Box 18

Folder 1
Various newspaper clippings: Essence Fact Sheet; Biography of Edward Lewis, Publisher and Chairman of the Board, Essence Communications (photograph); Biography of Clarence "Larry" Smith, President, Essence Communications and Advertising Sales Director (photograph); Essence Editorial Advisory Board; Essence Board of Directors; Biography of Marcia Ann Gillespie, Editor-in-Chief, Essence; Essence 1974 "Update

Folder 2
"The Negro Family Food Bill Amounts to $3 3/4 Billion;" "'Negroes Eat More at Home,' says Ebony's DeKnight;" "Report to the Food Industry: 'Central-City Retailers are Losing Customers for Your Brands;'" "The Negro Market for Prepared Flour Mixes" by the Research Department of Johnson Publishing Co.;" "Why Pet Milk Should Cultivate the Negro Market Through the Pages of Ebony Magazine," by Johnson Publishing Company (February 1962)

Folder 3
Various newspaper clippings re: marketing drug products, product use among blacks, network television billings

Folder 4
New Yorker articles

Folder 5
"How the Rate of Spending for Negro Families for Household Appliances Compare with that of the General Market;" Report to Household Furnishings and Equipment Manufacturers: "Central-City Retailers are Losing Customers for Your Brands" (2 copies); Chart: "Negro Families Spend $468 Million for Household Appliances"

Folder 6
Article re: libel suit against Jet magazine (Sept. 17, 1954)

Folder 7
Lists - Radio

Folder 8
Negro Digest
Clippings re: black publications, "Hard Times for Black Writers," Black World, obituary in Time of Hoyt Fuller, managing editor of Negro Digest and its successor, Black World, correspondence re: Black World and anti-Semitism, "The Alien Message of the Wind" published in Black World, October 1970 (1970 - 1981)

Folder 9
Negro Magazine Lists
Chicago Defender advertising rates; Philadelphia Tribune article: "178 Black Newspapers Have 3.5 Million Circulation;" Amsterdam News advertising rates(March 16, 1971 - Dec 9, 1971)

Folder 10
Negro Market Miscellany
Ebony report, "The Vast Buying Power of Negro America for Your Products;" Letters from Johnson Publishing Company seeking advertising and explaining the power of the black market; Chart of Negro population and Ebony circulation in major cities; Chart, "Relative Rate of Growth in the Formation of Urban Husband-Wife and Single Person Households, 400% Negro, 161% White during the period 1950-56;" Ebony report, "Analysis of Negro Population and Median Income, including Ebony Magazine's Coverage, Penetration and Advertising Effectiveness;" "Daddy, What's a nigger?," advertisement for True Story; Various clippings on the Negro market and advertisements for Ebony and its effectiveness in reaching the Negro market; "Selling the New Negro Consumer," a talk by Dr. Frank G. Davis; "The Negroes' Contribution to General Business," by LeRoy W. Jeffries, VP, Johnson Publishing Company (June 1, 1957 - Oct 16, 1984)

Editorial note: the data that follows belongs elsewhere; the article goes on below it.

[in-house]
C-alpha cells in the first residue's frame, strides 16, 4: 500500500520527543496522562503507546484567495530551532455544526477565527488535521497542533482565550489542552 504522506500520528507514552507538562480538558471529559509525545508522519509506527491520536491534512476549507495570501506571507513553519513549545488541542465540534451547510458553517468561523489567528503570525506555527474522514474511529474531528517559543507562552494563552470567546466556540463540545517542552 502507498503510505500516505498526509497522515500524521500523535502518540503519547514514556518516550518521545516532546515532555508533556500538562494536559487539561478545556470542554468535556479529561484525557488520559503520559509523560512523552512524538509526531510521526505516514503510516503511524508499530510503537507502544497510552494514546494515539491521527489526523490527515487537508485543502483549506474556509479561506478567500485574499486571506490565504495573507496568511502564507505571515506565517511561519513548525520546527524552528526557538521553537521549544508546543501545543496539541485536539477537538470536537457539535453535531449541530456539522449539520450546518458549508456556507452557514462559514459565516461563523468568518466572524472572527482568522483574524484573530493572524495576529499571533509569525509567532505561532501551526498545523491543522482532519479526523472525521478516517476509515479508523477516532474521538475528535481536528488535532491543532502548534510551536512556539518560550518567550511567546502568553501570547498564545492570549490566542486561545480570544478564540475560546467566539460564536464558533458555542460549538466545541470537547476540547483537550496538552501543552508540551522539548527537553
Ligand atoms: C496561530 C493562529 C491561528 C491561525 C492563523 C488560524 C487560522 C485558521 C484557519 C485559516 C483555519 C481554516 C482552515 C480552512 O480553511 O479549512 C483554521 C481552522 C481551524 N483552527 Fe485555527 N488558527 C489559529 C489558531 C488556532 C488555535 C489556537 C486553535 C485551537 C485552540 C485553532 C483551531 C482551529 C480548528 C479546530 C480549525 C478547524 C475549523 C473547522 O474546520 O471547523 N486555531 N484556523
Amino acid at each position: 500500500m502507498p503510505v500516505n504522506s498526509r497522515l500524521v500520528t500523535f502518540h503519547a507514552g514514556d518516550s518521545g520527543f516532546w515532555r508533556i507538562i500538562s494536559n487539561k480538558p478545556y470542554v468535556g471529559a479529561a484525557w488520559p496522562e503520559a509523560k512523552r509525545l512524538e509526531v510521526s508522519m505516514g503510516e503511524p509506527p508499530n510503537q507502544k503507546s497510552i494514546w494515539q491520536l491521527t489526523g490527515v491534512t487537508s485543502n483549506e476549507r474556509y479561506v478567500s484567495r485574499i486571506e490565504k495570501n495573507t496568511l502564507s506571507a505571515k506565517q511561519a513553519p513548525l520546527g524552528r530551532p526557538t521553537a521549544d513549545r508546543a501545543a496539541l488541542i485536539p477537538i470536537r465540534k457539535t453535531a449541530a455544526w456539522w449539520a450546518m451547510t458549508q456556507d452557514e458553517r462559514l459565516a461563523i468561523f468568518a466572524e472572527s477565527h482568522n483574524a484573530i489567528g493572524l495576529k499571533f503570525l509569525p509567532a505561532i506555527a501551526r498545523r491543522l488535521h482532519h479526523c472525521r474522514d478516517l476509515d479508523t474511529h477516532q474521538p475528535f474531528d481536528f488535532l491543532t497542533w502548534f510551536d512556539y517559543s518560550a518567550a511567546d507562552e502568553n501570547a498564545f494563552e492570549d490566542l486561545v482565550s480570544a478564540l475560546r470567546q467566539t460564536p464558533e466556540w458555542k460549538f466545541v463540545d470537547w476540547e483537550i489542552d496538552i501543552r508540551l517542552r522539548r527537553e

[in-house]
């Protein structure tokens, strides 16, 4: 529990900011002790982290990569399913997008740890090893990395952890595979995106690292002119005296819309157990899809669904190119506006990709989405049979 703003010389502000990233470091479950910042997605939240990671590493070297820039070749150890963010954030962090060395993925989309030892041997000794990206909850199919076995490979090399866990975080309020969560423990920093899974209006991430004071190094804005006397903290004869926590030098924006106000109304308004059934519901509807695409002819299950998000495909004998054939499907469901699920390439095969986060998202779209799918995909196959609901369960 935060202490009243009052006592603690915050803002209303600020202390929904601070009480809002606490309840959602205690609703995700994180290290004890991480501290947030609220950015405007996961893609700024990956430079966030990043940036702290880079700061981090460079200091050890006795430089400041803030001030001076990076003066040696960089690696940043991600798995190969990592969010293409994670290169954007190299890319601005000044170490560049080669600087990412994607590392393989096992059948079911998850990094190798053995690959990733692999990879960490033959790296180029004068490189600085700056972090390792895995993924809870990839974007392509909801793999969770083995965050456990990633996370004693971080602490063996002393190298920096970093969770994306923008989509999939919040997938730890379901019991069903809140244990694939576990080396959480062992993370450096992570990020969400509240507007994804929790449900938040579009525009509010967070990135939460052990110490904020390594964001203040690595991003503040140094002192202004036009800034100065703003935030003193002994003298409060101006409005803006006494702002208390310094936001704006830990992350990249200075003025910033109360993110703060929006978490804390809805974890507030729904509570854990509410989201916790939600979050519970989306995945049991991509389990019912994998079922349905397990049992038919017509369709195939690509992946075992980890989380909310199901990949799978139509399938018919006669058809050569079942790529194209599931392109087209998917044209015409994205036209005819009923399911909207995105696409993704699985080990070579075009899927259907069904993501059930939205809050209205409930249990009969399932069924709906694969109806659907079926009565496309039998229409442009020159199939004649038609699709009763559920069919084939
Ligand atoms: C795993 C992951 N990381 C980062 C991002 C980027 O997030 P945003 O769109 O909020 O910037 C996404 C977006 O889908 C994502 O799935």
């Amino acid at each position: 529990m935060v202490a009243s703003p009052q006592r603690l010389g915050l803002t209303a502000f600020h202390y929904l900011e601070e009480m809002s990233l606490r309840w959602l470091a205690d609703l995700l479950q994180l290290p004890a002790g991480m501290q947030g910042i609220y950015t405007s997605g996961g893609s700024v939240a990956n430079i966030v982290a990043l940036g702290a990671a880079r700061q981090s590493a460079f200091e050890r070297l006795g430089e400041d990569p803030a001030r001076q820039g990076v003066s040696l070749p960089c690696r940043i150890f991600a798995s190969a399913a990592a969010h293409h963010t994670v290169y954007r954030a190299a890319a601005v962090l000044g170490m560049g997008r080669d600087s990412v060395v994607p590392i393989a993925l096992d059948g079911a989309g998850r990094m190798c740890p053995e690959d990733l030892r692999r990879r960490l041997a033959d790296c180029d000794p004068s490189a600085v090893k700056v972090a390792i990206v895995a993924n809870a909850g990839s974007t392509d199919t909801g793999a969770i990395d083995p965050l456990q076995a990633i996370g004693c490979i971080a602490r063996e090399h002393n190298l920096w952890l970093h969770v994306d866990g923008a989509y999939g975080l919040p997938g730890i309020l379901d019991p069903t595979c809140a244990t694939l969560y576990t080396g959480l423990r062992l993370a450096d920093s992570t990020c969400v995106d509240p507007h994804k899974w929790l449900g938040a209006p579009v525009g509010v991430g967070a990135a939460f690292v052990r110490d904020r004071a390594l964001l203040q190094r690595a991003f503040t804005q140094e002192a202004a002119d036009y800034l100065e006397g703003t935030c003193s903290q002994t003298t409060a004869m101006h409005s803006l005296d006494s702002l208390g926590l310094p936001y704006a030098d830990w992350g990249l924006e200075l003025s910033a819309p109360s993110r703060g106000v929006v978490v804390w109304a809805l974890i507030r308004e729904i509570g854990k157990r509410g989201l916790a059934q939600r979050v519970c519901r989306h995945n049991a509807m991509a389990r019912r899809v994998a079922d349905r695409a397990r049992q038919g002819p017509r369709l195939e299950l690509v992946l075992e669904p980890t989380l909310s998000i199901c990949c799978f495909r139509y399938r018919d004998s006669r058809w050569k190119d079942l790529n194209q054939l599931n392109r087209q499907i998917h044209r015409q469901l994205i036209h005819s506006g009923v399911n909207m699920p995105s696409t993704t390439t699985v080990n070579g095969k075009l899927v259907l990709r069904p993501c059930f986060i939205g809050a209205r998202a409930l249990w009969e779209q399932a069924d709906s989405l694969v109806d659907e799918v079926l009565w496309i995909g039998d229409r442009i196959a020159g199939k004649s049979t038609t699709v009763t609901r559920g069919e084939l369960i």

Folder 11-12
Newspaper Circulation (2 folders)
Advertising Linage Service report, "General Advertising Special Classification Negro Newspapers in Selected Cities;" Chart of circulation of Negro newspapers; Afro-American Publisher's Statement for various cities; Correspondence between BB and D. Arnett Murphy, advertising director of Afro-American Newspapers; Various correspondence on advertising rates for newspapers; Booklet, "The Philadelphia Negro Market is Bigger than the Combined Cities of...;" Report, "1957 Consumer Analysis Baltimore Market;" "A Readership Study of the Baltimore Afro-American"(Nov 1, 1957 - Oct 31, 1963)

Folder 13
Negro Pharmacists
Various articles on black pharmacists; essay (and earlier drafts) on
opportunities in pharmacy for blacks by Burns & Bentley; Withers Swan Public Relations report, "Young Pharmacists Will Serve the Community"(March 29, 1965 - July 10, 1972)

Folder 14
Negro Radio
Various clippings on Negro radio; Report on Roundsaville Radio Stations: General and Specific Negro Market Data and Individual Station Information; Sponsor magazine ("The weekly magazine Radio/TV Advertisers Use")(Sept 28, 1957 - Oct 5, 1966)

Folder 15
Outdoor - Negro Market